Beach-goers can access NowCast predictions on Heal the Bay’s Beach Report Card website ( or on the Beach Report Card app, now available for download (LINKS). Information and links to the predictions may also be available on the participating city and county health agencies webpages. Daily predictions are currently being made for the duration of the State AB 411 summer season (April 1st through October 31st), though eventually models will be created to make wintertime predictions.

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Who developed the predictive models?

The predictive beach water quality models were developed as part of a study completed by Heal the Bay, Stanford University and UCLA, and funded by the California State Water Resources Control Board. Experts in beach water quality developed and tested over 700 different beach models using many years of historical data on environmental conditions and bacteria levels from 25 beaches in California. This study represents the most comprehensive study completed to date on using predictive models at marine beaches. Following the study, a successful pilot test was performed at three California beaches during the summer of 2015 to determine if a nowcasting program in the state could effectively provide water quality information to the public.

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How are the daily NowCast predictions from the models different from Heal the Bay’s Beach Report Card grades?

The NowCast models for a given beach take into account current environmental conditions and historic bacteria levels to predict fecal indicator bacteria levels on a daily basis. The Beach Report Card provides weekly grades every Friday throughout the year based on the last 30 day of sample data, including the current week. The grades take into consideration the magnitude and frequency of exceedances above allowed bacterial levels over the course of the specified time period. So, while the NowCast models predict current conditions at the beach every morning, the Beach Report Card grades take a longer look back in time to look at the average conditions. Both pieces of information are important to a beach-goer assessing beach water quality because fecal bacteria levels can vary considerably over short time periods. The NowCast system and Heal the Bay‘s Beach Report Card are valuable tools to help people protect themselves and their family and friends.

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Why do we need predictive models for beach water quality?

Currently, local health agencies use laboratory analyses of water samples collected at the beach to determine if it is safe for recreational use. Unfortunately, there is a long delay in this approach: it typically takes 24-48 hours to collect the samples, transport them to the lab, and analyze the beach water samples. Meanwhile, water quality can change with environmental conditions. Additionally, most California beaches are sampled on a weekly basis (although there are some beaches that are monitored more frequently). As a result, health agencies currently rely on data that is days old to make health protection decisions. Predictive models can quickly provide daily water quality information based on the most recent environmental conditions at the beach. Local health agencies can then make public notifications of poor water quality in the morning before most people arrive at the beach.

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What factors affect beach water quality?

Fecal bacteria levels can be affected by many environmental factors such as rainfall, tide levels, solar radiation, wind, and wave action. Water quality can even be affected by human-made factors such storm drain flow and the presence of piers or jetties. Because the effect of these factors on water quality varies from beach to beach, site-specific NowCast models are developed for individual beaches.

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How accurate are the NowCast models?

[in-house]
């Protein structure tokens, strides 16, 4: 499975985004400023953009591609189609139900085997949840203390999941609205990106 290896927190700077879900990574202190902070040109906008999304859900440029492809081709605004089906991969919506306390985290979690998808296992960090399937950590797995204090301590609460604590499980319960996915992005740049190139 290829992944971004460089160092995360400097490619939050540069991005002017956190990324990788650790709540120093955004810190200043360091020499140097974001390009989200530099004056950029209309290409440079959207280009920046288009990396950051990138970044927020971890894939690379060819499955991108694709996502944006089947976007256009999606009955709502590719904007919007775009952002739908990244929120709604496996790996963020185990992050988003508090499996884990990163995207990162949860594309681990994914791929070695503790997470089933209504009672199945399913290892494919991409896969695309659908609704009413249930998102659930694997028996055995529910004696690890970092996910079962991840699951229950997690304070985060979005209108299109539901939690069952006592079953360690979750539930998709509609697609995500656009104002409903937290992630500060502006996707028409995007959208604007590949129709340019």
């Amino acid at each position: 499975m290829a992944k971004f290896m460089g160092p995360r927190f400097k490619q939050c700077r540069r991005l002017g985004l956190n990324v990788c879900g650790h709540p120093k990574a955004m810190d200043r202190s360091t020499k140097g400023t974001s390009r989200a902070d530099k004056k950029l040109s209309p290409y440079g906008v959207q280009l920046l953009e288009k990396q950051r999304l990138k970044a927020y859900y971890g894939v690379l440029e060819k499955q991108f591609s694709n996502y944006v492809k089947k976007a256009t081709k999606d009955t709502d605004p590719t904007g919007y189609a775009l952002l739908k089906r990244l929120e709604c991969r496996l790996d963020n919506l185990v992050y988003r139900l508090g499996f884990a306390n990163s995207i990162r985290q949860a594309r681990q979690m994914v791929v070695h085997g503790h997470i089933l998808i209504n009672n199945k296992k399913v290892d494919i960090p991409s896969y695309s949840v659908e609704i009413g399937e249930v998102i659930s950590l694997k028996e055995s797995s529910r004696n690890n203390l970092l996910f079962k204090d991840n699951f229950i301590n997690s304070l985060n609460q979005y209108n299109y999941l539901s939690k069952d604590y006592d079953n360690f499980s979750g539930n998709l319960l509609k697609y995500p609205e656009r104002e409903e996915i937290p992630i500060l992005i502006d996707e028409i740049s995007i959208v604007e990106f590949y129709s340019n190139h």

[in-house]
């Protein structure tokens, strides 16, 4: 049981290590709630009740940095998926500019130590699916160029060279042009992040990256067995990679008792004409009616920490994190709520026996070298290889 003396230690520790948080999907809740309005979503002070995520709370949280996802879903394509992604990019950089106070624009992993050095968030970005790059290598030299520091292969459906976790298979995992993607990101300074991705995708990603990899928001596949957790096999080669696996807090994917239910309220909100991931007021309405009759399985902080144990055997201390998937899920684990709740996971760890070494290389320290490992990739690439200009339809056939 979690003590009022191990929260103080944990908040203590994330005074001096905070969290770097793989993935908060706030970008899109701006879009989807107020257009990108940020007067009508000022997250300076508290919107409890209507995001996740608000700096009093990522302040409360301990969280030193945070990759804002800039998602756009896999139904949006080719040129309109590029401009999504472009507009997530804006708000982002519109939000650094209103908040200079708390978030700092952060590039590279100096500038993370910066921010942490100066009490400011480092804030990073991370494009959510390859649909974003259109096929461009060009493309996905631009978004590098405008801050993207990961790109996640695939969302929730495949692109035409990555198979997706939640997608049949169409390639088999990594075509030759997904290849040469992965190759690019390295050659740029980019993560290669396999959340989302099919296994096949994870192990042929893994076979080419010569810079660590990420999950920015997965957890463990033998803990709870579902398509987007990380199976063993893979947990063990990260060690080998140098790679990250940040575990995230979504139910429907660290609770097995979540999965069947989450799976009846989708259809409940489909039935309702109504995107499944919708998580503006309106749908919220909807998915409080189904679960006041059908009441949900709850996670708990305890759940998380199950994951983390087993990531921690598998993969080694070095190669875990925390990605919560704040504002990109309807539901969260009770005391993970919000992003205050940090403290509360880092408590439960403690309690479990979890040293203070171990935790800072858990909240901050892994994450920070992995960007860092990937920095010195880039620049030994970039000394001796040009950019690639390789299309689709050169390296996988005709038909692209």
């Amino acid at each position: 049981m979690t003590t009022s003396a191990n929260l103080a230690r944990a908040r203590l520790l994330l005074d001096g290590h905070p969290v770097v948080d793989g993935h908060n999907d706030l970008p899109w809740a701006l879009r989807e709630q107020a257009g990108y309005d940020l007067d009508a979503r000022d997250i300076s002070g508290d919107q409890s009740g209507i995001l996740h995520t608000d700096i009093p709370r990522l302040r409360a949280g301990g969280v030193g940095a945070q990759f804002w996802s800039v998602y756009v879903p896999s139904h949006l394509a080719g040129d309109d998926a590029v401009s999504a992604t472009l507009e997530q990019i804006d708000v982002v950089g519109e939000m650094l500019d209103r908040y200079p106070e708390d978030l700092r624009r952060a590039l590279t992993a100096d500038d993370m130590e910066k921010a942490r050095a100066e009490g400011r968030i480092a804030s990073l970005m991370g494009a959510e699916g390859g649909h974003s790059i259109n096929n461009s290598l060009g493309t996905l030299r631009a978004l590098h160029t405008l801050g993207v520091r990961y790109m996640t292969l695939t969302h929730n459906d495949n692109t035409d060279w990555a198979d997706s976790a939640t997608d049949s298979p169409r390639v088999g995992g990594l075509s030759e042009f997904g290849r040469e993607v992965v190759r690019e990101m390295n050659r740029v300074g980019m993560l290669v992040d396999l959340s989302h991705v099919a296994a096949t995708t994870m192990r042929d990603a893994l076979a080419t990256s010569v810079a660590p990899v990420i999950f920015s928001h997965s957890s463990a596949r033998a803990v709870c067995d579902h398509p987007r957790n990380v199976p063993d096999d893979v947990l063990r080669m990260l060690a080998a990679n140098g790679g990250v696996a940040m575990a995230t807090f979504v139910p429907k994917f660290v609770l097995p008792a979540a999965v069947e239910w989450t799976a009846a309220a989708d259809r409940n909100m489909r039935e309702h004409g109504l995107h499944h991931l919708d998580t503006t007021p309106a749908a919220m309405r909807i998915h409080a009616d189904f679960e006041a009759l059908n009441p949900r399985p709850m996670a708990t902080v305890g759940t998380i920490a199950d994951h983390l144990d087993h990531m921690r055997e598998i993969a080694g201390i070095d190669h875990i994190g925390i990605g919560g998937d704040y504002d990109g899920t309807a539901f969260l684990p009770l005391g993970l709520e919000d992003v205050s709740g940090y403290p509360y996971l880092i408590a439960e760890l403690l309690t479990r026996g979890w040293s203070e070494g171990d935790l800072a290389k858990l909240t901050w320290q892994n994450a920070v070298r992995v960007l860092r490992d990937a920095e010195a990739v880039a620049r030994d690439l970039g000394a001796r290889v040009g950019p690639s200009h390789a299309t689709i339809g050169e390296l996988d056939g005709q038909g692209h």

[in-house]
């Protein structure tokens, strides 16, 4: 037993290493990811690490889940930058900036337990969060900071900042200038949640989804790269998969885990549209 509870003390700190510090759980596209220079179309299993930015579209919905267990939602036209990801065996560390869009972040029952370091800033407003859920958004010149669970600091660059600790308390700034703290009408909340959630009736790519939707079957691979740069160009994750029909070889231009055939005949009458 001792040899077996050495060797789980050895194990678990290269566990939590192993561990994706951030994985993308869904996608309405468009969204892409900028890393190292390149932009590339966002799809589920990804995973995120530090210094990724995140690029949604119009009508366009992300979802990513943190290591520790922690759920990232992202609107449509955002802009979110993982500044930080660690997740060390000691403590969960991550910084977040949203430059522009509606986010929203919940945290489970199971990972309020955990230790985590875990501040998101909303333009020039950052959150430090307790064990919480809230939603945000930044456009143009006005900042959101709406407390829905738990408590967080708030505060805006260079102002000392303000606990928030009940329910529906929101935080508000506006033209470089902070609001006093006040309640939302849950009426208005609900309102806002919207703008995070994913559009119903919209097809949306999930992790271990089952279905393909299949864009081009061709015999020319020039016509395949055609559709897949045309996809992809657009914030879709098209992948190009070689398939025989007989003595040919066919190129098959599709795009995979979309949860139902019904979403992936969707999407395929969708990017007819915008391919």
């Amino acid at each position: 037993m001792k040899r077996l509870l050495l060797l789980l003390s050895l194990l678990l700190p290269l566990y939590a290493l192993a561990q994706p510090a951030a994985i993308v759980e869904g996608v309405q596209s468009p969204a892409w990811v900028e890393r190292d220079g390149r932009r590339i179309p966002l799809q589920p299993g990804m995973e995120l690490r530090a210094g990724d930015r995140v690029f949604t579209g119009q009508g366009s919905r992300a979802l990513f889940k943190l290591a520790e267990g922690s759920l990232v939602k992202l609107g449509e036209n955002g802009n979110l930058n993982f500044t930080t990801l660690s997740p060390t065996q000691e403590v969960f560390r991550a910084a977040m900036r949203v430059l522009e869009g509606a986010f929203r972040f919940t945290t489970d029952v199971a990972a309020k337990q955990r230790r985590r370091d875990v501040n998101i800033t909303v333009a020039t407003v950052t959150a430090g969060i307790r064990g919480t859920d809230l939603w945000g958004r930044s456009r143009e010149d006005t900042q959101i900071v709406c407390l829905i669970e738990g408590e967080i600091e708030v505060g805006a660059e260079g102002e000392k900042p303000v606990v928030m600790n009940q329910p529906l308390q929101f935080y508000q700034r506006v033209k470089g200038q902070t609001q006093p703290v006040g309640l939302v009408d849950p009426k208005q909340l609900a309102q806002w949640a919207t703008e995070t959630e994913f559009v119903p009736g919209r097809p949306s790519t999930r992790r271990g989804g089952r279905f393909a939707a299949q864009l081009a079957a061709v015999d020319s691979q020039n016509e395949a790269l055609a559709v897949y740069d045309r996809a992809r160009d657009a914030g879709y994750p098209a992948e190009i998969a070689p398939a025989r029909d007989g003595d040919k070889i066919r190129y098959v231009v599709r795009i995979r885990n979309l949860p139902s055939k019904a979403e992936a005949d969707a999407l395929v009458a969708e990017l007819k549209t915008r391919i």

Models are created and calibrated to be more accurate than the current method of using days-old sample data to make a decision on whether to ‘post’ the beach or not. In practice, the predictive models have generally performed as well as – or better than – the current method. For example, for the years 2011-2012, the models accurately predicted 25% more of the days when beach water quality failed to meet the health standards than the current method.

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Are there shortcomings to using NowCast models to make beach management decisions?

Predictive models are developed using the best available environmental data to capture variations in beach water quality. However, not all factors that affect water quality have available data to use in modeling. For example, the presence of seagulls at a beach has been linked to increased indicator bacteria level, yet accurate seagull counts at the time of water sampling are typically unavailable. The models are also unable to predict acute pollution events like sewage and oil spills.

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Are predictive models being used at other beaches

Yes. In the U.S., predictive nowcasts are implemented in the summertime at several beaches on the Great Lakes, including beaches in Ohio, New York, Wisconsin and Illinois. At these beaches, local beach agencies successfully use predictive models to determine when the public should be notified of bacteria levels that exceed health standards. Predictive models are also used at Hong Kong coastal beaches where the predictive models accurately predict 30-70% of water quality standard exceedances, and have been shown to reduce 27% of illnesses caused by swimming in contaminated beach waters.

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What does 'NP* - No Prediction’ mean on the Heal the Bay homepage widget?

This means that a water quality prediction has not yet been made today for this beach. There are a couple of reasons for this outcome. Models decisions are typically posted by 10AM every morning, and a ‘NP’ status may mean that predictions have simply not been made yet. However, if the ‘NP’ status is present later in the day, models runs may have been postponed due to insufficient environmental or bacterial data or technical difficulties with our server. Please check back tomorrow for an updated water quality prediction. In the meantime, please refer to the weekly letter grade for water quality information.

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While every effort will be made to ensure accurate information dissemination, the project team (Stanford University, Heal the Bay) and any involved health agencies and departments make no representation about the content for any purpose, and assume no responsibility for anyone’s use of the information.

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2008-05-13 02:05:16.467 2010-05-24 11:06:18.823 NULL